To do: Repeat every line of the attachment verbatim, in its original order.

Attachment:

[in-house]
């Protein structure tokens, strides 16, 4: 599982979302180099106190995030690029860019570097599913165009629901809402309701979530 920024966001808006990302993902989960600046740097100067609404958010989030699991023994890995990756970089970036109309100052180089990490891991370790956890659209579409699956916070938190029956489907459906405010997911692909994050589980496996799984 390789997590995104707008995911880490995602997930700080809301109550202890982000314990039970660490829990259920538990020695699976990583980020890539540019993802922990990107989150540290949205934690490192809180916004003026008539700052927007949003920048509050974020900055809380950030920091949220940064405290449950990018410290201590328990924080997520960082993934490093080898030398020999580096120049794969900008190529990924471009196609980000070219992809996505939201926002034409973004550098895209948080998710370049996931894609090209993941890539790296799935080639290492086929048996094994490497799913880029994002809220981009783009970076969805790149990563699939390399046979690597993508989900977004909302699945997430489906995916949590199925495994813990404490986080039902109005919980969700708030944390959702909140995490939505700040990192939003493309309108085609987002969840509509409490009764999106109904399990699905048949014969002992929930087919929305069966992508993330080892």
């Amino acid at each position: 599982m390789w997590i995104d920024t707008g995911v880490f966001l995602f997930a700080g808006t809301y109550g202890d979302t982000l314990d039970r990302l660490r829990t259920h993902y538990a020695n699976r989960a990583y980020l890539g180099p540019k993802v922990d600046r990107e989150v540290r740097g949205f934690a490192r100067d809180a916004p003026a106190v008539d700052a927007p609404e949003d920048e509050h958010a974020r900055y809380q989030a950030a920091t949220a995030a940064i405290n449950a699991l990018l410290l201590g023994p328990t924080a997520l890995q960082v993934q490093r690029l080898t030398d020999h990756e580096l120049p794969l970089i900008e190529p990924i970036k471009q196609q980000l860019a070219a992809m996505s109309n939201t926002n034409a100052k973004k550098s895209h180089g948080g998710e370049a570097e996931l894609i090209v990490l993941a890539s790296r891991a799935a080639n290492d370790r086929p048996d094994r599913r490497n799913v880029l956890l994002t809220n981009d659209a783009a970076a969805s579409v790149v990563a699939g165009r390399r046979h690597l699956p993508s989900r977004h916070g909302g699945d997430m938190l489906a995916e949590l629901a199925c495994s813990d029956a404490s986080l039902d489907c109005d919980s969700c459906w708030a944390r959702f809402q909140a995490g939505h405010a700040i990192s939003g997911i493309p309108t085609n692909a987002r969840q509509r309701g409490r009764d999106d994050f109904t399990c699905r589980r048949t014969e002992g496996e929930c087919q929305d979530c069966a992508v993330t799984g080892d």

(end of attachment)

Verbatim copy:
[in-house]
């Protein structure tokens, strides 16, 4: 599982979302180099106190995030690029860019570097599913165009629901809402309701979530 920024966001808006990302993902989960600046740097100067609404958010989030699991023994890995990756970089970036109309100052180089990490891991370790956890659209579409699956916070938190029956489907459906405010997911692909994050589980496996799984 390789997590995104707008995911880490995602997930700080809301109550202890982000314990039970660490829990259920538990020695699976990583980020890539540019993802922990990107989150540290949205934690490192809180916004003026008539700052927007949003920048509050974020900055809380950030920091949220940064405290449950990018410290201590328990924080997520960082993934490093080898030398020999580096120049794969900008190529990924471009196609980000070219992809996505939201926002034409973004550098895209948080998710370049996931894609090209993941890539790296799935080639290492086929048996094994490497799913880029994002809220981009783009970076969805790149990563699939390399046979690597993508989900977004909302699945997430489906995916949590199925495994813990404490986080039902109005919980969700708030944390959702909140995490939505700040990192939003493309309108085609987002969840509509409490009764999106109904399990699905048949014969002992929930087919929305069966992508993330080892």
């Amino acid at each position: 599982m390789w997590i995104d920024t707008g995911v880490f966001l995602f997930a700080g808006t809301y109550g202890d979302t982000l314990d039970r990302l660490r829990t259920h993902y538990a020695n699976r989960a990583y980020l890539g180099p540019k993802v922990d600046r990107e989150v540290r740097g949205f934690a490192r100067d809180a916004p003026a106190v008539d700052a927007p609404e949003d920048e509050h958010a974020r900055y809380q989030a950030a920091t949220a995030a940064i405290n449950a699991l990018l410290l201590g023994p328990t924080a997520l890995q960082v993934q490093r690029l080898t030398d020999h990756e580096l120049p794969l970089i900008e190529p990924i970036k471009q196609q980000l860019a070219a992809m996505s109309n939201t926002n034409a100052k973004k550098s895209h180089g948080g998710e370049a570097e996931l894609i090209v990490l993941a890539s790296r891991a799935a080639n290492d370790r086929p048996d094994r599913r490497n799913v880029l956890l994002t809220n981009d659209a783009a970076a969805s579409v790149v990563a699939g165009r390399r046979h690597l699956p993508s989900r977004h916070g909302g699945d997430m938190l489906a995916e949590l629901a199925c495994s813990d029956a404490s986080l039902d489907c109005d919980s969700c459906w708030a944390r959702f809402q909140a995490g939505h405010a700040i990192s939003g997911i493309p309108t085609n692909a987002r969840q509509r309701g409490r009764d999106d994050f109904t399990c699905r589980r048949t014969e002992g496996e929930c087919q929305d979530c069966a992508v993330t799984g080892d």